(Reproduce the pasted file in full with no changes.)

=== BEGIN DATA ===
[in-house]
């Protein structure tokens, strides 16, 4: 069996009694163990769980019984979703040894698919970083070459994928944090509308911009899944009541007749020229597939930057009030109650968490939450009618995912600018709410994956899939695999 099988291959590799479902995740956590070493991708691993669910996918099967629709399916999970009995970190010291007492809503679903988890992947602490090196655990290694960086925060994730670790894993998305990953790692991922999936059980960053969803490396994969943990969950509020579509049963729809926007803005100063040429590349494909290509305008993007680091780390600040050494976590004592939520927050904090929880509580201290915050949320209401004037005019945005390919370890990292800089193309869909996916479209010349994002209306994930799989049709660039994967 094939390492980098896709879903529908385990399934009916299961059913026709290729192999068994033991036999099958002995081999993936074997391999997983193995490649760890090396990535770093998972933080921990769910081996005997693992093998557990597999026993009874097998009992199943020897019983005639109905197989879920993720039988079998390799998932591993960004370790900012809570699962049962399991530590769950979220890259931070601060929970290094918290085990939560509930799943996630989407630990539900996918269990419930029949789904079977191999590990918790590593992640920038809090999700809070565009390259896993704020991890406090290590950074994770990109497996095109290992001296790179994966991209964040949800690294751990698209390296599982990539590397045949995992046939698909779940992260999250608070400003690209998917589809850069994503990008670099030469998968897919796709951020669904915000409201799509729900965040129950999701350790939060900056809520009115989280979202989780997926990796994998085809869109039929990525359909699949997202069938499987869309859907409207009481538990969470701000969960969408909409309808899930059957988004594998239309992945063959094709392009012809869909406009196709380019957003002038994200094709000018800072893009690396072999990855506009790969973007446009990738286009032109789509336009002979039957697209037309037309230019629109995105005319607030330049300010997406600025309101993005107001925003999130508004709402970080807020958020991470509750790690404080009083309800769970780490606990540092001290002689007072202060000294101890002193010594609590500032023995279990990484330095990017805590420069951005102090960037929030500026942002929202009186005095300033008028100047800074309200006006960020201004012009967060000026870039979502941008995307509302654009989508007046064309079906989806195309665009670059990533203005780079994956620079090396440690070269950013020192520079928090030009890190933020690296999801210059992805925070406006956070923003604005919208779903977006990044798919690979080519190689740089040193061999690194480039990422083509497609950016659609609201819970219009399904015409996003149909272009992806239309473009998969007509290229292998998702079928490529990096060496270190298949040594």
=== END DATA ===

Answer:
[in-house]
């Protein structure tokens, strides 16, 4: 069996009694163990769980019984979703040894698919970083070459994928944090509308911009899944009541007749020229597939930057009030109650968490939450009618995912600018709410994956899939695999 099988291959590799479902995740956590070493991708691993669910996918099967629709399916999970009995970190010291007492809503679903988890992947602490090196655990290694960086925060994730670790894993998305990953790692991922999936059980960053969803490396994969943990969950509020579509049963729809926007803005100063040429590349494909290509305008993007680091780390600040050494976590004592939520927050904090929880509580201290915050949320209401004037005019945005390919370890990292800089193309869909996916479209010349994002209306994930799989049709660039994967 094939390492980098896709879903529908385990399934009916299961059913026709290729192999068994033991036999099958002995081999993936074997391999997983193995490649760890090396990535770093998972933080921990769910081996005997693992093998557990597999026993009874097998009992199943020897019983005639109905197989879920993720039988079998390799998932591993960004370790900012809570699962049962399991530590769950979220890259931070601060929970290094918290085990939560509930799943996630989407630990539900996918269990419930029949789904079977191999590990918790590593992640920038809090999700809070565009390259896993704020991890406090290590950074994770990109497996095109290992001296790179994966991209964040949800690294751990698209390296599982990539590397045949995992046939698909779940992260999250608070400003690209998917589809850069994503990008670099030469998968897919796709951020669904915000409201799509729900965040129950999701350790939060900056809520009115989280979202989780997926990796994998085809869109039929990525359909699949997202069938499987869309859907409207009481538990969470701000969960969408909409309808899930059957988004594998239309992945063959094709392009012809869909406009196709380019957003002038994200094709000018800072893009690396072999990855506009790969973007446009990738286009032109789509336009002979039957697209037309037309230019629109995105005319607030330049300010997406600025309101993005107001925003999130508004709402970080807020958020991470509750790690404080009083309800769970780490606990540092001290002689007072202060000294101890002193010594609590500032023995279990990484330095990017805590420069951005102090960037929030500026942002929202009186005095300033008028100047800074309200006006960020201004012009967060000026870039979502941008995307509302654009989508007046064309079906989806195309665009670059990533203005780079994956620079090396440690070269950013020192520079928090030009890190933020690296999801210059992805925070406006956070923003604005919208779903977006990044798919690979080519190689740089040193061999690194480039990422083509497609950016659609609201819970219009399904015409996003149909272009992806239309473009998969007509290229292998998702079928490529990096060496270190298949040594």